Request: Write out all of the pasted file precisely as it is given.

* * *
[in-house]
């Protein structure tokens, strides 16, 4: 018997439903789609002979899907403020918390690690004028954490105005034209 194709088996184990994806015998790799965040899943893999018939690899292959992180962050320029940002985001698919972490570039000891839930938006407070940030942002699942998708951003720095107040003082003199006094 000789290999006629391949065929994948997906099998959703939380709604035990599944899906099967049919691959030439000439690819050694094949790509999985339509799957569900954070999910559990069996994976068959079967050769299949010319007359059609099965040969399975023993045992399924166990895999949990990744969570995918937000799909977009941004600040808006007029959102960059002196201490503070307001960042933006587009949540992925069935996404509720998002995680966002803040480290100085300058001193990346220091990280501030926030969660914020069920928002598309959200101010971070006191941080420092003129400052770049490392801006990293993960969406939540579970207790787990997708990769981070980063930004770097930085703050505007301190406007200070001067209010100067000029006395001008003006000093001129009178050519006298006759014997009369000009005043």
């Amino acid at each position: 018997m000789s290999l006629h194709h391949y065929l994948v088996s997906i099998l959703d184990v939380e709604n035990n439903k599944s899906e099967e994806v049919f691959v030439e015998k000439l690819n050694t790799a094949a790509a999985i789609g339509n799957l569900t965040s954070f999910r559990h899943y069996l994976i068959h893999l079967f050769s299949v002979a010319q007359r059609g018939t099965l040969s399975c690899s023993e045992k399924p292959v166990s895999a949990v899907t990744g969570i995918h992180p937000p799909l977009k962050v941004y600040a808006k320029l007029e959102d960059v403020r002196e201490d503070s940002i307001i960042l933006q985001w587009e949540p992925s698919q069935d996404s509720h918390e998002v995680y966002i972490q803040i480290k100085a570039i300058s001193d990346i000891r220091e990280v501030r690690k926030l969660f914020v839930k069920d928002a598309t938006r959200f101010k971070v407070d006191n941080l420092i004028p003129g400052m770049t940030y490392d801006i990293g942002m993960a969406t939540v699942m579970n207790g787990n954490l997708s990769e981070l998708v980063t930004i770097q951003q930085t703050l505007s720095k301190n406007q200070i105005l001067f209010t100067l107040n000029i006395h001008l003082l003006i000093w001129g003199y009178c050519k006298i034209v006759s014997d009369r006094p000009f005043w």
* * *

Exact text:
[in-house]
């Protein structure tokens, strides 16, 4: 018997439903789609002979899907403020918390690690004028954490105005034209 194709088996184990994806015998790799965040899943893999018939690899292959992180962050320029940002985001698919972490570039000891839930938006407070940030942002699942998708951003720095107040003082003199006094 000789290999006629391949065929994948997906099998959703939380709604035990599944899906099967049919691959030439000439690819050694094949790509999985339509799957569900954070999910559990069996994976068959079967050769299949010319007359059609099965040969399975023993045992399924166990895999949990990744969570995918937000799909977009941004600040808006007029959102960059002196201490503070307001960042933006587009949540992925069935996404509720998002995680966002803040480290100085300058001193990346220091990280501030926030969660914020069920928002598309959200101010971070006191941080420092003129400052770049490392801006990293993960969406939540579970207790787990997708990769981070980063930004770097930085703050505007301190406007200070001067209010100067000029006395001008003006000093001129009178050519006298006759014997009369000009005043």
């Amino acid at each position: 018997m000789s290999l006629h194709h391949y065929l994948v088996s997906i099998l959703d184990v939380e709604n035990n439903k599944s899906e099967e994806v049919f691959v030439e015998k000439l690819n050694t790799a094949a790509a999985i789609g339509n799957l569900t965040s954070f999910r559990h899943y069996l994976i068959h893999l079967f050769s299949v002979a010319q007359r059609g018939t099965l040969s399975c690899s023993e045992k399924p292959v166990s895999a949990v899907t990744g969570i995918h992180p937000p799909l977009k962050v941004y600040a808006k320029l007029e959102d960059v403020r002196e201490d503070s940002i307001i960042l933006q985001w587009e949540p992925s698919q069935d996404s509720h918390e998002v995680y966002i972490q803040i480290k100085a570039i300058s001193d990346i000891r220091e990280v501030r690690k926030l969660f914020v839930k069920d928002a598309t938006r959200f101010k971070v407070d006191n941080l420092i004028p003129g400052m770049t940030y490392d801006i990293g942002m993960a969406t939540v699942m579970n207790g787990n954490l997708s990769e981070l998708v980063t930004i770097q951003q930085t703050l505007s720095k301190n406007q200070i105005l001067f209010t100067l107040n000029i006395h001008l003082l003006i000093w001129g003199y009178c050519k006298i034209v006759s014997d009369r006094p000009f005043w």